It was announced yesterday that Chicago is one of four candidate cities that may host the America's Cup in 2017, the others are San Francisco, San Diego and the country of Bermuda. The America's Cup was won by Golden Gate Yacht Club in San Francisco in 2013 with Team Oracle and the Cup is in their possession. Overnight it was reported that San Francisco just may bail out, leaving Chicago one of three remaining candidate cities.
What will it take for Chicago to host the 2017 America's Cup? I can't under or overstate it - money. I would estimate that the overall spending (not just in Chicago) on all of AC35 will be somewhere between $750,000,000 and $1,500,000,000 dollars should 8 to 10 Teams materialize.
Each Country Team that attempts to vie for the Cup has to organize their own funding, their own budget of expenses, and deal with their own countries taxation system, which is different than the U.S. It appears that foreign challengers have additional taxes to pay when they operate more than half a year outside of their country.
The Host City will gain additional tourism, TV and internet time will showcase the City worldwide, while the Team Sponsors are a culmination of individuals and corporations, commonly there is one individual who puts up the largest amount of money, and to be frank, they have amassed great fortune, but that will be just one per Team and the last time around, there were only four Teams. I am sure they are projecting between 8 and 10 teams competing in 2017.
What has to happen to have Chicago become a contender and land the 35th America's Cup?
- The City and State would need to put together a benefits package, based on projected tourism revenue.
- The Federal Government would need to put together tax relief for the foreign Teams, to level the playing field.
- I saw a video on sailing sponsorship recently where sailing is so popular in France, that the sponsors seek out boats to sponsor, the boats do not seek out sponsors. Chicago's corporate and philanthropic community would need to step forward, and not wait to be asked, to financially support the 35th America's Cup and/or the Teams.
Other than that, Chicago has a lot of benefits to offer the America's Cup.
- Being a major airport hub in the world, it becomes easy for people to come to the 2017 America's Cup here.
- Chicago has an abundance of hotels and fantastic restaurants.
- Larry Ellison, owner of the software company Oracle and the financial backer of 2013's America's Cup Winner Team Oracle is the world's 5th richest man was born here in Chicago, on the South Side.
- Chicago Yacht Club is no stranger to the America's Cup, in 1987 it made the Heart of America Challenge in Fremantle, Australia with Midwest notable Buddy Melges (Zenda, WI) as Captain, and Chicago's very own Richard Stearns in the crew.
- In 1992 skippering America3, with Bill Koch alongside, Buddy Melges won the America's Cup in San Diego, CA.
- While the Windy City did not get it's name from the wind, wind is the gasoline that makes these boats move. The America's Cup races have wind limits, with the "approximate average true wind speed is between five (5) and twenty-five (25) knots." Chicago can deliver that.
- Chicago hosts the preeminent Chicago Match Race Center in Belmont Harbor where many regular folk, and most of the top Match Racing Sailors of the world come to compete. Chicago is familiar to most America's Cup sailors.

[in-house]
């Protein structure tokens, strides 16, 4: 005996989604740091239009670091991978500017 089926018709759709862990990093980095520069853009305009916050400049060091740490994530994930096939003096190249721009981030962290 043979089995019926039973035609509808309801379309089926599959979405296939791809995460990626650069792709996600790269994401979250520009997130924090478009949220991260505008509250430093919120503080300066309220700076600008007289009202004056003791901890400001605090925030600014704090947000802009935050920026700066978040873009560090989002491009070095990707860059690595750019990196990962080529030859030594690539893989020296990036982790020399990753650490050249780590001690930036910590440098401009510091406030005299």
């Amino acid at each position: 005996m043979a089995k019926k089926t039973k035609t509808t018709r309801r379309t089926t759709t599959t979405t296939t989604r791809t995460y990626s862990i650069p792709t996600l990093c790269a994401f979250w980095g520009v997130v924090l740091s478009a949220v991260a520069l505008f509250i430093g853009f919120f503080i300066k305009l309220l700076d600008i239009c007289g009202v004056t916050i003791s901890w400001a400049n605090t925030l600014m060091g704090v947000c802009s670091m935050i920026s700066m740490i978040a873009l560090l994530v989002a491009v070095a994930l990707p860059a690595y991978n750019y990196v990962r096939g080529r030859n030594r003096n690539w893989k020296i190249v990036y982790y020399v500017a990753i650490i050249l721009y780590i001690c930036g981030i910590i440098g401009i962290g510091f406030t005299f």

- As of today, Donald Wilson of Chicago is the #1 male ranked match racer in the U.S.
- As of today, Stephanie Roble of East Troy, WI is the #1 female ranked match racer in the U.S.
- As of today, Taylor Canfield of Chicago is the #1 ranked match racer in the World.
- The event will be sailed in what are called AC50's. These are 50-foot catamarans, with hard wing sails, and they will hydrofoil (the entire hull lifts up out of the water and skims on narrow foils underwater). Boat speeds are expected to be above 40 knots, in 12 miles per hour of wind. This is done in "Match Racing" format, where two boats race against each other at a time. Here's an example of what it would look like (without Alcatraz Island in the background, just some old cribs instead) -
- Each team is limited to building one boat, except the defender - Oracle who is allowed to build two boats. While this may seem unfair, the challengers will race against each other a lot honing their skills and tuning their boats of which one advances to the finals. Team Oracle, as defender of the Cup, automatically is in the finals and won't be sparring against any other Teams and will only practice against themselves.
- There are close to 7,000 boats in Chicago's lakefront harbors, not including boats that can be ramp launched, come from other harbors around the Great Lakes and from around the world. There would be one huge spectator fleet watching the Trials and the Finals.
- Sailboat racing is huge on Lake Michigan, the Lake Michigan Sail Racing Federation estimates that there are between 6,000 to 10,000 who race sailboats annually on the Lake.
- There's over 90 yacht clubs around the Lake, more on small inland lakes close by, and many do-good boating organizations too that can be tapped into.
- By winning the opportunity Chicago will guarantee a World's Championship in 2017, can the Chicago Cubs do that?
And this would be the America's Cup second trip here to the Second City (click here for story) -
Glenn T. McCarthy, The America's Cup, and Thomas F. Ehman, Jr. Director, of External Affairs for Oracle Racing in Chicago June 20, 2013.
Here's San Francisco's wrap-up after hosting the 34th America's Cup in 2013
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What do you think Chicago? Can we become a contender and bring this major international event to the Windy City? Add your comments -
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